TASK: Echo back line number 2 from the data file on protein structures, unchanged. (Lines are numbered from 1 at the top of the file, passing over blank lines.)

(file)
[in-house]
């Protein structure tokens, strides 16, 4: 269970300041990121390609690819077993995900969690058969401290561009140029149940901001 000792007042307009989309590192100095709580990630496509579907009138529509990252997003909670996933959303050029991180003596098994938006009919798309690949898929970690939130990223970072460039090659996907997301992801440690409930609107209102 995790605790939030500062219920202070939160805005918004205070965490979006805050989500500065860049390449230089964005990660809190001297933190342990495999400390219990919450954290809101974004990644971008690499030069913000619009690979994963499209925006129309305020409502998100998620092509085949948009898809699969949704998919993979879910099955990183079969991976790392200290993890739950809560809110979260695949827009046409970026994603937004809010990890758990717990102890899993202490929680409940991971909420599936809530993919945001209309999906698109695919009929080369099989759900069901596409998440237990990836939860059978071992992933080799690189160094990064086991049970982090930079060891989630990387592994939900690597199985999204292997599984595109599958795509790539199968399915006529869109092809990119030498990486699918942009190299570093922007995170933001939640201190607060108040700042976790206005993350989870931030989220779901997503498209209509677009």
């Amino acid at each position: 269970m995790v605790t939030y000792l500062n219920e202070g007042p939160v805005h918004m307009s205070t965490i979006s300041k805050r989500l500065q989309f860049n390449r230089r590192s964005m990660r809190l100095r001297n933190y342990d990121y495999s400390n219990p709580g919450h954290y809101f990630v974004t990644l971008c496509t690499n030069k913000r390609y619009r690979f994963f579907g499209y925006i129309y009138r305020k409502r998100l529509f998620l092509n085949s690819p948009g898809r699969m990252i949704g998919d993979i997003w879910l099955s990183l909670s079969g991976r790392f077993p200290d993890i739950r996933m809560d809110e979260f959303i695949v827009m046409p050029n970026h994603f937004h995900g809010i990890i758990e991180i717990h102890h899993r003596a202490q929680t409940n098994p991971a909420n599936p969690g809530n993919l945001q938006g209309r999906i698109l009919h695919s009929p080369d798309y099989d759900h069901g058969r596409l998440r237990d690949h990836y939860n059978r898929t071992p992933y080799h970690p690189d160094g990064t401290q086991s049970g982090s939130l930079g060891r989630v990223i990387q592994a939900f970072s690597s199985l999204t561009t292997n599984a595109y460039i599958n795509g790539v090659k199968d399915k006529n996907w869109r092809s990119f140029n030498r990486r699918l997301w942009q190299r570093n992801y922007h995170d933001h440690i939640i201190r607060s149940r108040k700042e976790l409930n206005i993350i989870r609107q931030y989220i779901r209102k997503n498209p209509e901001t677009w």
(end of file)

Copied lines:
């Protein structure tokens, strides 16, 4: 269970300041990121390609690819077993995900969690058969401290561009140029149940901001 000792007042307009989309590192100095709580990630496509579907009138529509990252997003909670996933959303050029991180003596098994938006009919798309690949898929970690939130990223970072460039090659996907997301992801440690409930609107209102 995790605790939030500062219920202070939160805005918004205070965490979006805050989500500065860049390449230089964005990660809190001297933190342990495999400390219990919450954290809101974004990644971008690499030069913000619009690979994963499209925006129309305020409502998100998620092509085949948009898809699969949704998919993979879910099955990183079969991976790392200290993890739950809560809110979260695949827009046409970026994603937004809010990890758990717990102890899993202490929680409940991971909420599936809530993919945001209309999906698109695919009929080369099989759900069901596409998440237990990836939860059978071992992933080799690189160094990064086991049970982090930079060891989630990387592994939900690597199985999204292997599984595109599958795509790539199968399915006529869109092809990119030498990486699918942009190299570093922007995170933001939640201190607060108040700042976790206005993350989870931030989220779901997503498209209509677009």